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Natural Medicine Journal Podcast

Natural Medicine Journal's interviews with thought-leaders in the field of natural and integrative medicine dig deep into the most important topics in the field. Whether it's a one-on-one with top researchers in integrative medicine or a conversation with a practitioner about treating hard-to-tackle conditions, each episode promises to provide trusted, cutting-edge, evidence-based knowledge about natural medicine that you won't find anywhere else.
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Now displaying: May, 2019
May 21, 2019

To treat patients with sleep disturbances, it’s important to understand how neurotransmitters affect sleep and wakefulness. In this interview, NMJ’s Editor-in-Chief Tina Kaczor sat down with neurotransmitter expert and practicing naturopathic physician Robyn Kutka, ND, to learn more about how GABA, melatonin, histamine, acetylcholine, dopamine, serotonin and lesser-known neurotransmitters are involved in the circadian rhythm.

Kutka shared a wealth of clinically relevant knowledge about neurotransmitters, hormones, stress, and sleep that any practitioner who sees patients with sleep issues can put into practice.

 

About the Expert

Robyn Kutka, ND

Robyn Kutka, ND, is an expert in naturopathic medicine, hormones and menopause. She uses this knowledge, coupled with her laboratory medicine experience and the latest in scientific research, to develop customized treatment plans designed to address the cause of health concerns. Kutka received her medical education from the National University of Natural Medicine, where she trained as a general practitioner and tailored her studies to receive more focused training in the field of women’s health, completing a 3-year women’s health clinical internship. She has spent more than a decade educating women on the topics of sexual health and romance enhancement in their relationships and continues to advance her knowledge in the field, studying with the International Society for the Study of Women’s Sexual Health and the American Academy of Anti-Aging Medicine.

In addition to practicing at Inspire Your Health in Portland, Oregon, Kutka is the director of clinical services and lead staff physician at Labrix Clinical Services. She serves as an educational resource for providers across the world on the topic of hormone balancing and bioidentical hormones and has shared her knowledge by speaking for organizations including the American Academy of Anti-Aging Medicine, the Association for the Advancement of Restorative Medicine and the Integrative Healthcare Symposium.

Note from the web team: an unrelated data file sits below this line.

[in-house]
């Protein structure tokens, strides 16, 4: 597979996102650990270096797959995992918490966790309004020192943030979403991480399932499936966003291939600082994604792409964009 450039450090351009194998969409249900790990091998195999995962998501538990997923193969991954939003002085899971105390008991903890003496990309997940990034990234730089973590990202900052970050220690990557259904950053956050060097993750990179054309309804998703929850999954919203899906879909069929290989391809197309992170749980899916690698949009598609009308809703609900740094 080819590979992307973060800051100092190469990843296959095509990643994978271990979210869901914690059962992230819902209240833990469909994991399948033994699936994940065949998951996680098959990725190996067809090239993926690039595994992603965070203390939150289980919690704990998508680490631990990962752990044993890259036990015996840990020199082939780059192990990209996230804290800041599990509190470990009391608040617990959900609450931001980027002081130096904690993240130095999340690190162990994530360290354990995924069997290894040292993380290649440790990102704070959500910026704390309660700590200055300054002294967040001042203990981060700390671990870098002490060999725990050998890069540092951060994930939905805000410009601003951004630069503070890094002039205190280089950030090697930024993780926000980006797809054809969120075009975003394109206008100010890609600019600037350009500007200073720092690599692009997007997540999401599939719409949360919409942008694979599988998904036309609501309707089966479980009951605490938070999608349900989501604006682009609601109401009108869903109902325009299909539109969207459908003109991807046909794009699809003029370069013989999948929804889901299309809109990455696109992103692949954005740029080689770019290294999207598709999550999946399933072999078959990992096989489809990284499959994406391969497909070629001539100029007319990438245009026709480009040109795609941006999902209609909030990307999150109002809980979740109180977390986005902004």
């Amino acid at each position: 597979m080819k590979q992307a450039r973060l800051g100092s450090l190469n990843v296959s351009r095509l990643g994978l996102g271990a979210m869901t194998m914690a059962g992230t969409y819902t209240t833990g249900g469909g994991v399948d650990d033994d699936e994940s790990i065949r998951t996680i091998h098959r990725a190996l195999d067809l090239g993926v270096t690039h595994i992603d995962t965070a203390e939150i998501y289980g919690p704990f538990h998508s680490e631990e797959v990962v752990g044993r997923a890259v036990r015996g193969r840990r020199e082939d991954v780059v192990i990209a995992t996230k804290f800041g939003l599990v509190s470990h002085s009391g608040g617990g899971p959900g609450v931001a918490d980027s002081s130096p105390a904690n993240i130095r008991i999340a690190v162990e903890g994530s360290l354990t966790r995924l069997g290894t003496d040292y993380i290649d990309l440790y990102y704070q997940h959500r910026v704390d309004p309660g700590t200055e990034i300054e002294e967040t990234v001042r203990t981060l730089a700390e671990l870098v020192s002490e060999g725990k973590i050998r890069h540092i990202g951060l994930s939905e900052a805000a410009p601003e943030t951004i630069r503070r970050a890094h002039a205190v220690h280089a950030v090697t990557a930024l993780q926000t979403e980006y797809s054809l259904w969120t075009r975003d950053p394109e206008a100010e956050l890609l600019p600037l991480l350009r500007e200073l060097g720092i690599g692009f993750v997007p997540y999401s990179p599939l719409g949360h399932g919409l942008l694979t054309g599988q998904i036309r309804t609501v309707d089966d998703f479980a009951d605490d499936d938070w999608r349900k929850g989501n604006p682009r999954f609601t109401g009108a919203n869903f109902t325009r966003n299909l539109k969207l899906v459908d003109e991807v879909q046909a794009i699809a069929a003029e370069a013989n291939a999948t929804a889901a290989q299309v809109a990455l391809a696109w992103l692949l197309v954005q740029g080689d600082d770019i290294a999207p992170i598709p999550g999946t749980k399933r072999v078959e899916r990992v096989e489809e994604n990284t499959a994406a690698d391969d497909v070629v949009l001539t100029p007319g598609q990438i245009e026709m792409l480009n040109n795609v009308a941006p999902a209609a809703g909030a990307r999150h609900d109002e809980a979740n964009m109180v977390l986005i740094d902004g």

Transcript

Tina Kaczor, ND, FABNO: Hello, I'm Tina Kaczor, editor-in-chief here at the Natural Medicine Journal. I'm talking today about sleep and how various neurotransmitters are involved in the circadian pattern of wakefulness and sleep, and I'm talking with Doctor Robyn Kutka. Doctor Kutka is a practicing naturopathic physician in Portland, Oregon, with a focus on women's health, and in particular balancing hormones and neurotransmitters. Doctor Kutka, thank you so much for joining me.

Robyn Kutka, ND: Absolutely, thank you for having me. I'm excited for our topic today.

Kaczor: Me too, and I want to start with the most basic of questions, because we are diurnal beings, we are not nocturnal beings. My first question is basically what drives us to sleep at night?

Kutka: Great question. I think we think about our circadian rhythm, our circadian Process C, but it's actually a little bit more than that. When it comes to sleep, we have a couple of processes that work together to balance that out and promote our sleep patterns. So we have our Process C, which is our circadian process, that is mostly endogenous. So we think about our body temperature, our melatonin production, but it's adapted to our local environment and our external time cues, so things like daylight, timing of sleep, our timing of meals, work schedule, social interaction, so it can change based on those things.

But then the Process C is balanced with something called Process S, and think a lot of people aren't aware of that. That's our sleep homeostasis, our sleep pressure so to speak. It's this drive for sleep that builds as we wake and accumulates until we start our sleep, at which point it starts to decrease. When we have an imbalance in those 2 systems, that's where we start to see some sleep disruptions.

Kaczor: So when you say it's our drive for sleep, do you mean that's more of our habits and our lifestyle?

Kutka: No, it's more of an internal process regulated by things like some of our neurotransmitters. It's more of a biochemical process. I think a great example of disruption that maybe will help to explain it is when people drink alcohol. We drink alcohol and people think it's helping them sleep. What happens is it disrupts some of the chemical process of this Process S and actually shortens it at the end, and so we end up waking earlier. A lot of people will fall asleep nicely but then they wake up sooner than they want to and it's because we've disrupted our normal process with that.